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Young and black communities can’t afford homes because cities won’t build enough

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New research ties social opportunity straight to housing production

A row of colorful Victorian homes with a red and white “for sale” sign in font. Photo via Shutterstock

The opportunity to own a home continues to slip further away from people—young, working-class, and African-American communities, in particular—and one of the major reasons is that American cities aren’t building enough new housing.

That’s the conclusion reached by UC Berkeley’s Terner Center For Housing’s November paper by Research Director Elizabeth Kneebone.

Citing Zillow data, decennial census data, and “American Community Survey public use microdata for the nation’s 100 largest metro areas,” Kneebone concludes that, increasingly, homebuying is becoming a privilege within the purview of only a few wealthy classes of Americans.

The study also suggests that cities are, in part, to blame because they’re not building enough housing for a more diverse population. Some of the paper’s conclusions include:

  • It’s not only the Bay Area suffering a housing crisis; per Kneebone, home prices are up more than 25 percent nationwide after inflation compared to 2000, with housing significantly less affordable in almost every major metro area. But Kneebone singles out San Francisco as among the “high-coast coastal regions” that have seen housing production diminish in recent years. In 2018, for example, housing production in SF was down 41 percent year over year.
  • To the surprise of few, the Bay Area leads the nation in skyrocketing home prices. Between 2017 and 2018, average prices for the cheapest homes in the San Jose metro region rose 15 percent—the highest spike nationwide—and in San Francisco the same average price rose seven percent, the second highest in the nation.
  • Kneebone also says that in all four major California markets—SF, San Jose, Los Angeles, and San Diego—the “bottom tier” homes were on average more expensive than “top-tier” homes in 72 other major metros nationwide.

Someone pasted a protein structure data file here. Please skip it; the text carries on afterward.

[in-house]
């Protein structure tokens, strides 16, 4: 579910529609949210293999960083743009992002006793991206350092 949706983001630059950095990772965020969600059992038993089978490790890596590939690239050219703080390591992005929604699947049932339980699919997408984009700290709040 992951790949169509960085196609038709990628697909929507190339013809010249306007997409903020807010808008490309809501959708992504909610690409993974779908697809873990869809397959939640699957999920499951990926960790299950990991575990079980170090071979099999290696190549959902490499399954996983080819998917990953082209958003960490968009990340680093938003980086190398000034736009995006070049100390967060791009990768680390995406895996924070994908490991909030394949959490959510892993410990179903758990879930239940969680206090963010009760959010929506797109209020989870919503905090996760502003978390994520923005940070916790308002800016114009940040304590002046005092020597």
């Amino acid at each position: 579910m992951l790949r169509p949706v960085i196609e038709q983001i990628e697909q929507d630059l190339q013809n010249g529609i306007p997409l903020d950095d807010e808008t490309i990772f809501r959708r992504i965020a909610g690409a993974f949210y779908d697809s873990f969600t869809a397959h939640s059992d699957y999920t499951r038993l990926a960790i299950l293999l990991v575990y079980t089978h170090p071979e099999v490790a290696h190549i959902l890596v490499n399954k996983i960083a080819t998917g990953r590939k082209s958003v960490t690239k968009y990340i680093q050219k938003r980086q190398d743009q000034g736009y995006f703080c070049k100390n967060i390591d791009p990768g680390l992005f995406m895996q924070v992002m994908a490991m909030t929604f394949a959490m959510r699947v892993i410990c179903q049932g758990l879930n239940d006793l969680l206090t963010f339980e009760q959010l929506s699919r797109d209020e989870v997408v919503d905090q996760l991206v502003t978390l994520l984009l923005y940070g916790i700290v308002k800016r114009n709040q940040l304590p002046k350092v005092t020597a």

• In 2000, the inflation-adjusted average annual income for a new homebuying household was $84,000, but by 2016 it was up to $90,686. The rate of new homebuyers who are black declined from 8.5 percent in 2000 to 6.6 percent 16 years later. And the number of homebuyers under 35 crashed from 36 percent to 31.6 percent. Of the demographics singled out, only one, Latino homebuyers, rose during that period, from 10.5 percent to 12.1 percent.
  • The big kicker: “Evidence suggests that increasing production and diversifying the types of housing built could provide more ownership opportunities for lower-income and younger homebuyers.” For example, homeownership among those demographics is significantly higher for homes built since 2000 than it is for 20th century housing stock.
  • The report also singles out “demand-side” problems like relatively low wages for the middle and working class—San Francisco, of course, has seen significant income appreciation in recent years, but not generally among the demographics Kneebone notes—difficulty obtaining loans, and the hurdles of saving up for a down payment. However, she also specifies that without more housing to access, solving those problems alone wouldn’t resolve the housing imbalance.

The conclusion: “These dynamics have shifted the makeup of recent homebuyers toward less diverse, older, higher-income households,” particularly in the most expensive markets and with the most expensive housing stock.

Once again, the research singles out San Francisco as one of the cities where the income disparity with new buyers since 2000 is acute.

Though Kneebone stresses the importance of “demand-side” solutions in unlocking housing access, the paper concludes that cities must also build more if they want to diversify access to homeownership.